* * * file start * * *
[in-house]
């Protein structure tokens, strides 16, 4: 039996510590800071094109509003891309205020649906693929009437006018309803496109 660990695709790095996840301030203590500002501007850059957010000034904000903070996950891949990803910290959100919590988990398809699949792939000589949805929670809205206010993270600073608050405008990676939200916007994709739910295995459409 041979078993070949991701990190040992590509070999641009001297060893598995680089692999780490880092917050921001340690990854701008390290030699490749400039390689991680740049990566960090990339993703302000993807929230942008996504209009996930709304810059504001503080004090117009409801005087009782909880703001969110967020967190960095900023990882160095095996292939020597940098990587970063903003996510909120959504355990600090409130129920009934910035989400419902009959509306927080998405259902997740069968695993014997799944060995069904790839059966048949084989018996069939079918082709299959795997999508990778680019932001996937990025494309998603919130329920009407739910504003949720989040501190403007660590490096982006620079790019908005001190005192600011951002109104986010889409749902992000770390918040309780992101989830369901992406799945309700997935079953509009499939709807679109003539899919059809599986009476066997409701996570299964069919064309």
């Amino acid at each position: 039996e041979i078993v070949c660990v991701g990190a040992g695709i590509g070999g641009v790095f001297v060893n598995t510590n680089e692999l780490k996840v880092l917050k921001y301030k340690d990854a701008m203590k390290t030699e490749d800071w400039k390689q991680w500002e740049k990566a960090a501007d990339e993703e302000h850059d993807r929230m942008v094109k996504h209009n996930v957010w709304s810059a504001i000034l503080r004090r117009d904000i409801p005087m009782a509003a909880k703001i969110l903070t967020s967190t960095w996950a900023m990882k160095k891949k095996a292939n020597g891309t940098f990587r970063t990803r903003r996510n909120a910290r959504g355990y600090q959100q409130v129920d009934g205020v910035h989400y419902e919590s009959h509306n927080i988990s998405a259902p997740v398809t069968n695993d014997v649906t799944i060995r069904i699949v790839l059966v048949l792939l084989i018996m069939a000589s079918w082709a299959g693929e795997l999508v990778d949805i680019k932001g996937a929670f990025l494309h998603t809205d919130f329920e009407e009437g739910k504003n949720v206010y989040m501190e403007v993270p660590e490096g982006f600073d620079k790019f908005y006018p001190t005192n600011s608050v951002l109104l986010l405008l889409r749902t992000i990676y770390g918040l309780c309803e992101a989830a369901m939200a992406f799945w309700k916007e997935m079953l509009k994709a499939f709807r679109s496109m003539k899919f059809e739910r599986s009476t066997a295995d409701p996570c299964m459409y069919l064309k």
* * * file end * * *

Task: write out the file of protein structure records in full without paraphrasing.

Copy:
[in-house]
């Protein structure tokens, strides 16, 4: 039996510590800071094109509003891309205020649906693929009437006018309803496109 660990695709790095996840301030203590500002501007850059957010000034904000903070996950891949990803910290959100919590988990398809699949792939000589949805929670809205206010993270600073608050405008990676939200916007994709739910295995459409 041979078993070949991701990190040992590509070999641009001297060893598995680089692999780490880092917050921001340690990854701008390290030699490749400039390689991680740049990566960090990339993703302000993807929230942008996504209009996930709304810059504001503080004090117009409801005087009782909880703001969110967020967190960095900023990882160095095996292939020597940098990587970063903003996510909120959504355990600090409130129920009934910035989400419902009959509306927080998405259902997740069968695993014997799944060995069904790839059966048949084989018996069939079918082709299959795997999508990778680019932001996937990025494309998603919130329920009407739910504003949720989040501190403007660590490096982006620079790019908005001190005192600011951002109104986010889409749902992000770390918040309780992101989830369901992406799945309700997935079953509009499939709807679109003539899919059809599986009476066997409701996570299964069919064309």
């Amino acid at each position: 039996e041979i078993v070949c660990v991701g990190a040992g695709i590509g070999g641009v790095f001297v060893n598995t510590n680089e692999l780490k996840v880092l917050k921001y301030k340690d990854a701008m203590k390290t030699e490749d800071w400039k390689q991680w500002e740049k990566a960090a501007d990339e993703e302000h850059d993807r929230m942008v094109k996504h209009n996930v957010w709304s810059a504001i000034l503080r004090r117009d904000i409801p005087m009782a509003a909880k703001i969110l903070t967020s967190t960095w996950a900023m990882k160095k891949k095996a292939n020597g891309t940098f990587r970063t990803r903003r996510n909120a910290r959504g355990y600090q959100q409130v129920d009934g205020v910035h989400y419902e919590s009959h509306n927080i988990s998405a259902p997740v398809t069968n695993d014997v649906t799944i060995r069904i699949v790839l059966v048949l792939l084989i018996m069939a000589s079918w082709a299959g693929e795997l999508v990778d949805i680019k932001g996937a929670f990025l494309h998603t809205d919130f329920e009407e009437g739910k504003n949720v206010y989040m501190e403007v993270p660590e490096g982006f600073d620079k790019f908005y006018p001190t005192n600011s608050v951002l109104l986010l405008l889409r749902t992000i990676y770390g918040l309780c309803e992101a989830a369901m939200a992406f799945w309700k916007e997935m079953l509009k994709a499939f709807r679109s496109m003539k899919f059809e739910r599986s009476t066997a295995d409701p996570c299964m459409y069919l064309k």